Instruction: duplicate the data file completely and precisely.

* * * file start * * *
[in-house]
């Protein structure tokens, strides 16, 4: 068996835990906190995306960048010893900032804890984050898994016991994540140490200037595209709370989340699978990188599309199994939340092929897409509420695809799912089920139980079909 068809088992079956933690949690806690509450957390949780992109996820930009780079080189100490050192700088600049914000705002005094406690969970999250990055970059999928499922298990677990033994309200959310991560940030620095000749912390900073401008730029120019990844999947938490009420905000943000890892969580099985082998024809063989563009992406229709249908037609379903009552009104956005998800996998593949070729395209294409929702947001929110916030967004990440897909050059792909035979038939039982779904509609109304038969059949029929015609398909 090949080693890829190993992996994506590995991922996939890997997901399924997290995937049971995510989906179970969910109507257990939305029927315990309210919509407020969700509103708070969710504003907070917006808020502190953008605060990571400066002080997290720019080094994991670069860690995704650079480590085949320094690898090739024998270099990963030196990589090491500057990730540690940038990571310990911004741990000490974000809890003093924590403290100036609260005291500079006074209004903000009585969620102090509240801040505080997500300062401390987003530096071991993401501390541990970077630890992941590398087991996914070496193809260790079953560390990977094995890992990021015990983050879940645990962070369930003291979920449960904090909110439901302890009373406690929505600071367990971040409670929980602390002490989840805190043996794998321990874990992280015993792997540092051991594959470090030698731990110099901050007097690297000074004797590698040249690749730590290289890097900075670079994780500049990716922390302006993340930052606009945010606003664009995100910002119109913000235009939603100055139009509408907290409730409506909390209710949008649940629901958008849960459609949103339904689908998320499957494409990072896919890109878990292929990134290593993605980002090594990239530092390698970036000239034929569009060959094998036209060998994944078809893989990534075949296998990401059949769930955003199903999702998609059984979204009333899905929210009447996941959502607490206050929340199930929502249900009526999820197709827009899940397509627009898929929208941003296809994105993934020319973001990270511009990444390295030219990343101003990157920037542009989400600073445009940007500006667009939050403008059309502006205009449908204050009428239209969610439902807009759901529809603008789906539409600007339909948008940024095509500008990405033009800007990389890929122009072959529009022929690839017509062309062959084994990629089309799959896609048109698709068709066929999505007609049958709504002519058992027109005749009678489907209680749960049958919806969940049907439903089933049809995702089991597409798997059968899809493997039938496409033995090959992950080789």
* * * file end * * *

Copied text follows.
[in-house]
């Protein structure tokens, strides 16, 4: 068996835990906190995306960048010893900032804890984050898994016991994540140490200037595209709370989340699978990188599309199994939340092929897409509420695809799912089920139980079909 068809088992079956933690949690806690509450957390949780992109996820930009780079080189100490050192700088600049914000705002005094406690969970999250990055970059999928499922298990677990033994309200959310991560940030620095000749912390900073401008730029120019990844999947938490009420905000943000890892969580099985082998024809063989563009992406229709249908037609379903009552009104956005998800996998593949070729395209294409929702947001929110916030967004990440897909050059792909035979038939039982779904509609109304038969059949029929015609398909 090949080693890829190993992996994506590995991922996939890997997901399924997290995937049971995510989906179970969910109507257990939305029927315990309210919509407020969700509103708070969710504003907070917006808020502190953008605060990571400066002080997290720019080094994991670069860690995704650079480590085949320094690898090739024998270099990963030196990589090491500057990730540690940038990571310990911004741990000490974000809890003093924590403290100036609260005291500079006074209004903000009585969620102090509240801040505080997500300062401390987003530096071991993401501390541990970077630890992941590398087991996914070496193809260790079953560390990977094995890992990021015990983050879940645990962070369930003291979920449960904090909110439901302890009373406690929505600071367990971040409670929980602390002490989840805190043996794998321990874990992280015993792997540092051991594959470090030698731990110099901050007097690297000074004797590698040249690749730590290289890097900075670079994780500049990716922390302006993340930052606009945010606003664009995100910002119109913000235009939603100055139009509408907290409730409506909390209710949008649940629901958008849960459609949103339904689908998320499957494409990072896919890109878990292929990134290593993605980002090594990239530092390698970036000239034929569009060959094998036209060998994944078809893989990534075949296998990401059949769930955003199903999702998609059984979204009333899905929210009447996941959502607490206050929340199930929502249900009526999820197709827009899940397509627009898929929208941003296809994105993934020319973001990270511009990444390295030219990343101003990157920037542009989400600073445009940007500006667009939050403008059309502006205009449908204050009428239209969610439902807009759901529809603008789906539409600007339909948008940024095509500008990405033009800007990389890929122009072959529009022929690839017509062309062959084994990629089309799959896609048109698709068709066929999505007609049958709504002519058992027109005749009678489907209680749960049958919806969940049907439903089933049809995702089991597409798997059968899809493997039938496409033995090959992950080789």